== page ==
namespace Compassion.Services.Common.Directory
public interface IServiceDirectory
IServiceEndpoint RetrieveServiceEndpointUsingUuid
(string type, string serviceKey);

IServiceEndpoint RetrieveServiceEndpointUsingServiceInterface
(string type, string serviceInterface);

void SetConnection(string url, bool secure);

We've then implemented a UddiServiceDirectory class that inherits this interface and uses the Microsoft UDDI SDK to interact with the directory. You'll notice that the basics of the interface allow for retrieving the service endpoint (an object that encapsulates the communication transport) using either the service key (a GUID like that used in UDDI) or the name of the service interface. The type parameter is used to determine which service endpoint will be returned. In our first go round we've defined "Default" and "Reliable" that map to an HTTP or MSMQ end point respectively.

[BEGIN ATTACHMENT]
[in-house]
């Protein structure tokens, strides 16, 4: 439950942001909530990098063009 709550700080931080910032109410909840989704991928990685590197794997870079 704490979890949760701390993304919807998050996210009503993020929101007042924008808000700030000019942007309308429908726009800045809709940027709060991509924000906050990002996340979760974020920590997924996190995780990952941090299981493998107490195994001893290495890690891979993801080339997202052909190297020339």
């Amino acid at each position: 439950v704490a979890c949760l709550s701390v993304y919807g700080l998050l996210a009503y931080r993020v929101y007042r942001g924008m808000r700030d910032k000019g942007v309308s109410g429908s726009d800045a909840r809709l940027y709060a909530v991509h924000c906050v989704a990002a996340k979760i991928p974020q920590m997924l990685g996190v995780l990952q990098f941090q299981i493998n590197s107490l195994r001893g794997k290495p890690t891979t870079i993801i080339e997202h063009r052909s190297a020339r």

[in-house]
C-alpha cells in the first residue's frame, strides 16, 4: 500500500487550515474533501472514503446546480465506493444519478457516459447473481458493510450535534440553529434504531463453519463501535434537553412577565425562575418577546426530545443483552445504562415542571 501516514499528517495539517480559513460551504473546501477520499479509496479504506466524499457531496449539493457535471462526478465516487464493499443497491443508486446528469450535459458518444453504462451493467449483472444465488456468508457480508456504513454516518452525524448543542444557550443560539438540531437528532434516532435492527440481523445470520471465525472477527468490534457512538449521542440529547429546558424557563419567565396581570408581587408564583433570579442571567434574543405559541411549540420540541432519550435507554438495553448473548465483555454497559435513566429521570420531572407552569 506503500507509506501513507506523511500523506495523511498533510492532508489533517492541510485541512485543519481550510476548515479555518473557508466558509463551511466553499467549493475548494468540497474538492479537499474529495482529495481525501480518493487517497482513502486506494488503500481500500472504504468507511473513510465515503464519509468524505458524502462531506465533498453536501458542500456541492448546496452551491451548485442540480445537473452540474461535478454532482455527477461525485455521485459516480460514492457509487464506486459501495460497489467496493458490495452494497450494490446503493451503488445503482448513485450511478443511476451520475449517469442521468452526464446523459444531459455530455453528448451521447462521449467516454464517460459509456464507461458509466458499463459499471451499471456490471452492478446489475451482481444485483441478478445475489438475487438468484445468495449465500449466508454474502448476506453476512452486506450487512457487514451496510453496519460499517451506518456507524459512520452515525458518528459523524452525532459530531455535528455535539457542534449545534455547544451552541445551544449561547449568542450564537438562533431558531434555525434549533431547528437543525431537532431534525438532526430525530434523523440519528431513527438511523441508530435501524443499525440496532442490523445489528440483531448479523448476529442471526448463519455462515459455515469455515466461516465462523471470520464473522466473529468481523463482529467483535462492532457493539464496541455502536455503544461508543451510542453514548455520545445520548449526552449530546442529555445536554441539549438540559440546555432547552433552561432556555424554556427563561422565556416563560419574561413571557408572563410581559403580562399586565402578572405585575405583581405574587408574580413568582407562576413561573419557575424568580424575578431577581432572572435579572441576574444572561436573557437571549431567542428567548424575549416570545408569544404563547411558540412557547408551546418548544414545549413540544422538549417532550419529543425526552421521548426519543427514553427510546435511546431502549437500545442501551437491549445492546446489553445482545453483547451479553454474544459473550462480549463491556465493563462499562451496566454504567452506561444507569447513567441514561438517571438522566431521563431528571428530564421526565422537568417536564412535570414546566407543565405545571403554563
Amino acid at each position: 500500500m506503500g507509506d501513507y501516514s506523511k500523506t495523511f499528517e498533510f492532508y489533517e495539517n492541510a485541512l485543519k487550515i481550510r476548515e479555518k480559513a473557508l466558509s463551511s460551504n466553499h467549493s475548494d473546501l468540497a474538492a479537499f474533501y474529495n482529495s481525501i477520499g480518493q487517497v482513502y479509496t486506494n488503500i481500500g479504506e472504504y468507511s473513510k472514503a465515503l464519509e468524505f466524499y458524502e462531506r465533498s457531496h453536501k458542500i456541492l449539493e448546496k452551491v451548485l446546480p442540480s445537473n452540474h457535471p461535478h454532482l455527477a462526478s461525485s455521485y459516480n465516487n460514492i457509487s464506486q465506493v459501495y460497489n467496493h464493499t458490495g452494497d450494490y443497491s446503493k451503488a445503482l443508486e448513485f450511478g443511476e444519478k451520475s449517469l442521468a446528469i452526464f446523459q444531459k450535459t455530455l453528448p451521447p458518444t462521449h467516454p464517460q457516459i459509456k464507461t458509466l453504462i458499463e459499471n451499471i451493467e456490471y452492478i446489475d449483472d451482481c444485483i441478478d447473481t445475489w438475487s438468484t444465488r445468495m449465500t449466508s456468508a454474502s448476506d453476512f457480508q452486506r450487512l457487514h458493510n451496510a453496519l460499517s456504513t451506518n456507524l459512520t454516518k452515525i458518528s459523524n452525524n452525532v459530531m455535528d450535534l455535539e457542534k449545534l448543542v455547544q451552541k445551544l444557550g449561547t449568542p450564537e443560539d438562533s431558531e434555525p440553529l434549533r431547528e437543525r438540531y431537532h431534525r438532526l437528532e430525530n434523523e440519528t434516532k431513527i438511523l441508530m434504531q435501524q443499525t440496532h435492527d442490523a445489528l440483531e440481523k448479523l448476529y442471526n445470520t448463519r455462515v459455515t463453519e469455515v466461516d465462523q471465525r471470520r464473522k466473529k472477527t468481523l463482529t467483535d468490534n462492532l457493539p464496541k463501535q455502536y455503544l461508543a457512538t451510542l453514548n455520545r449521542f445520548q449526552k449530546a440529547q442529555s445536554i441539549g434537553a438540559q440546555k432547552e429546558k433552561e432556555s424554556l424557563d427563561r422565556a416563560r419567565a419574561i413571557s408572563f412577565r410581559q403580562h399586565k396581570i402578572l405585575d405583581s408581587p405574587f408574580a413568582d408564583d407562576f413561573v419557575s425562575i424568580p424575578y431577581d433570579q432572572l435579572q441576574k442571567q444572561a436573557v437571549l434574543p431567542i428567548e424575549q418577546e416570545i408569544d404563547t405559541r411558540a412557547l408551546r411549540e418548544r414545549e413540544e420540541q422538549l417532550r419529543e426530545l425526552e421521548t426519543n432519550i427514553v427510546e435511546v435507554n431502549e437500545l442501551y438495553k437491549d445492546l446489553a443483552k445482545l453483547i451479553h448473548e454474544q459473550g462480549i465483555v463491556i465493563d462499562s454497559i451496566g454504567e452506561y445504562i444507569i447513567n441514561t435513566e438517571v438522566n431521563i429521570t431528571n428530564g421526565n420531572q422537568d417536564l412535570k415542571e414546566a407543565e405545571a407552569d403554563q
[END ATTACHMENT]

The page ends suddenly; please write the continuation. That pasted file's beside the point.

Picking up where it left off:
And even though the UDDI 3.0 specification is published, only UDDI 2.0 is implemented on Windows Server 2003 and so that gives us the core level of functionality (the first three requirements) out of the box that we don't need to implement.


Anonymous Anonymous said...

The dark blue colour font on a blue background made the article less readable. The content of the article is very much useful. Thanks. Keep up the good work.

11:52 AM